The full run-down of the UK’s marketing and media gender pay gap
UK businesses have revealed the extent of the nationwide gender pay gap today, after a government deadline for companies with over 250 employees to publish gender pay data passed overnight.
The Drum has delved into the mass of data published – which includes over 10,000 employers and UK businesses – and pulled out the relevant figures. Below, you’ll find the eligible agencies and media companies with the smallest and biggest gender pay gaps in favour of men.
The figures from The Drum's sample show that UK marketing businesses have a median hourly pay gap of 16.2% – slightly better than the UK-wide median of 18.4% – while media companies fared better, with an average median of 13.5%.
Among UK agencies, the companies with the biggest mean gender pay gaps were WPP’s holding company, WPP 2005 Ltd (42.2%) , WPP-owned agency J Walter Thompson (38.8%), DDB (38.1%), OMD EMEA (35%) and Kantar UK (33.3%).
J Walter Thompson London chief executive James Whitehead said that the figures from his agency were “obviously disappointing”.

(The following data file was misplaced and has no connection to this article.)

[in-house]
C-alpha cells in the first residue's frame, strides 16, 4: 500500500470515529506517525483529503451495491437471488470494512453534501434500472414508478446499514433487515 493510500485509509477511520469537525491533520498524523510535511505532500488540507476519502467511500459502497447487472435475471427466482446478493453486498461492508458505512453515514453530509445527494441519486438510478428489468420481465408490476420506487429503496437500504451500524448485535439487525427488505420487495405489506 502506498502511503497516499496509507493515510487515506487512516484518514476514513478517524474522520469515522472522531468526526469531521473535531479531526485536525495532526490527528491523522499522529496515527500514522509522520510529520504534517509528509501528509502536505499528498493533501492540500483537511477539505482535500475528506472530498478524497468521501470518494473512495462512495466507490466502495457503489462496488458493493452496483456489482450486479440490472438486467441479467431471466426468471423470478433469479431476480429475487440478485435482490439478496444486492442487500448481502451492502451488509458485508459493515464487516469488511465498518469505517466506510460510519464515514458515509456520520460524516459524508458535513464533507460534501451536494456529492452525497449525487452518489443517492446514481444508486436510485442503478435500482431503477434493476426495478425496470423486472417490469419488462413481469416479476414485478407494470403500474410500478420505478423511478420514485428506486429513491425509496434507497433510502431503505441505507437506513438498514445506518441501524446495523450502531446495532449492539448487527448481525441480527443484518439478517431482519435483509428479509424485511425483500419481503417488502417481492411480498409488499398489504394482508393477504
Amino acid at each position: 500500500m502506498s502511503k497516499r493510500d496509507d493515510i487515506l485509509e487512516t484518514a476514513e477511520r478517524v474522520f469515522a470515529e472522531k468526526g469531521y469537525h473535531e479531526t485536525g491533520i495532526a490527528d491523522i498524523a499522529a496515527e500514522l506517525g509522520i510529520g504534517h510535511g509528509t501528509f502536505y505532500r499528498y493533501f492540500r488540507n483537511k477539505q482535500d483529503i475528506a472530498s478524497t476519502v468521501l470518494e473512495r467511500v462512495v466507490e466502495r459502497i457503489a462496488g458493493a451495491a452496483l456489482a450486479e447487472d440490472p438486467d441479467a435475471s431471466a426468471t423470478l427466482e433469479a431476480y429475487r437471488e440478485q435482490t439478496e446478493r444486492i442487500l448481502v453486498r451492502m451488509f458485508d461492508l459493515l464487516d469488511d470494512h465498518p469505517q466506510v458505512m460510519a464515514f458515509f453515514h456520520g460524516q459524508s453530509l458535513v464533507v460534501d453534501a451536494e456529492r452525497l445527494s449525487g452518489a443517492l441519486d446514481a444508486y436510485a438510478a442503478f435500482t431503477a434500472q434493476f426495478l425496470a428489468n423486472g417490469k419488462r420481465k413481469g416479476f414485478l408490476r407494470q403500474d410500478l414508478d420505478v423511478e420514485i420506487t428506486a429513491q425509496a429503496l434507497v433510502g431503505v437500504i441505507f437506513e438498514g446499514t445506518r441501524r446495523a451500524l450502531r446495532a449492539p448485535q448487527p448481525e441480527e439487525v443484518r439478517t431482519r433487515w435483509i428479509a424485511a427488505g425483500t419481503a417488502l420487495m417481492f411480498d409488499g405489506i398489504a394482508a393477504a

In contrast, agencies such as Creative Lynx and OMD Group reported figures below the UK median, at 12% and 5.7% respectively, while Golin was the only agency included in the data to report a gender pay gap in favour of women, with female staff paid on average 3.8% more then male employees.
Among media companies, the firms with the largest mean gender pay gaps were trade publisher Wilmington (49.6%), Conde Nast (36.9%), Telegraph Media Group (35%), LBC and Capital broadcaster Global Radio Services (34.5%) and magazine publisher Economist Newspaper Ltd (32.5%).
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Those figures stood in stark contrast to reported numbers at consumer magazine publisher Future, national broadcaster Channel 5 and Clear Channel UK, which all had gender pay gaps in favour of their female staff.
Of the 'new media' companies to have reported figures, Oath's mean gender pay gap stood at 23.5%, Google's 17% and Facebook's a considerably lower 0.8%.
Companies that have not published their gender pay gap figures could face legal action and unlimited fines, though a YouGov survey found that only 63% of executives were aware they were legally required to report.